Eduardo Morales Sánchez. Born on the 17th of July, 1960 in Puebla, Mexico. He received a B.S. degree in Electronic Engineering from Benemérita Universidad Autónoma de Puebla, a M.S. degree and PhD in Materials Engineering from Universidad Autónoma de Querétaro. His research is in automation and industrial processes.

E. B. Mercado-Pedraza, received a B.S. in Food Chemistry and a M.S. degree in Food Technologies from Universidad Autónoma de Coahuila. Currently she is pursuing her PhD in Food Chemistry in Central Nacional de Metrología (CENAM). Her research interest is characterization of food.

G.J Rios-Moreno received his B.S and M.S. degrees in Automatic Control in the School of Engineering, and his PhD in intelligent buildings from the Universidad Autónoma de Querétaro, México in 2003, 2005 and 2008 respectively. He is currently Professor of the School of Engineering Ingeniería at the Universidad Autónoma de Querétaro, México. His research interests include signal processing; modeling, prediction and control of thermal and lighting systems for intelligent buildings. He is currently member of the Sistema Nacional de Investigadores (SNI), CONACYT, México and a member of the Academic Group of Instrumentation and Control in the School of Engineering U.A.Q.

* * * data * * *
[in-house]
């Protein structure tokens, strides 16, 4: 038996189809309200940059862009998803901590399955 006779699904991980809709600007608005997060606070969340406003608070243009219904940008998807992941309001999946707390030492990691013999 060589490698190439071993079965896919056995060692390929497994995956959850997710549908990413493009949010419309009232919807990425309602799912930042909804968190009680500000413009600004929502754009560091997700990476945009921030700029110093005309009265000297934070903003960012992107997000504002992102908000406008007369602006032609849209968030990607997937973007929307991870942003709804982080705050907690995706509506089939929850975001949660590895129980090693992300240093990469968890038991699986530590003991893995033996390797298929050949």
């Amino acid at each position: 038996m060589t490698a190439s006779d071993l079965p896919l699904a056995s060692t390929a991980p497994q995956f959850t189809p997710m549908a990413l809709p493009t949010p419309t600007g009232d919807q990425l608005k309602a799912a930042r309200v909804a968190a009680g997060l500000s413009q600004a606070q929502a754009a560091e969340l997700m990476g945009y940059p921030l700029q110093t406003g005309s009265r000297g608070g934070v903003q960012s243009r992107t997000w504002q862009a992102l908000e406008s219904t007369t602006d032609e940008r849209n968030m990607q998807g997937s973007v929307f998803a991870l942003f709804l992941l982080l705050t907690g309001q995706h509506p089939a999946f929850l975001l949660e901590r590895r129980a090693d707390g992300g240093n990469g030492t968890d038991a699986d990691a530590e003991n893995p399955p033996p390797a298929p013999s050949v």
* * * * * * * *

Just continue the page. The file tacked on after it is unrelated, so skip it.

M. Trejo-Perea: Recieved the degrees of B.S. and M.S. in Instrumentation and Automatic Control Engineering from Universidad Autónoma de Querétaro (UAQ), Querétaro, México, in 1994 and 2005 respectively. He recieved a PhD in Engineering from the same institution in 2008. Currently he is a profesor and researcher in the área of automation in the UAQ. His research interests are: automation of industrial processes, signal processing, and the development of intelligent electric energy monitoring systems. He is also a member of the national system of researchers of Mexico (Sistema Nacional de Investigadores de México).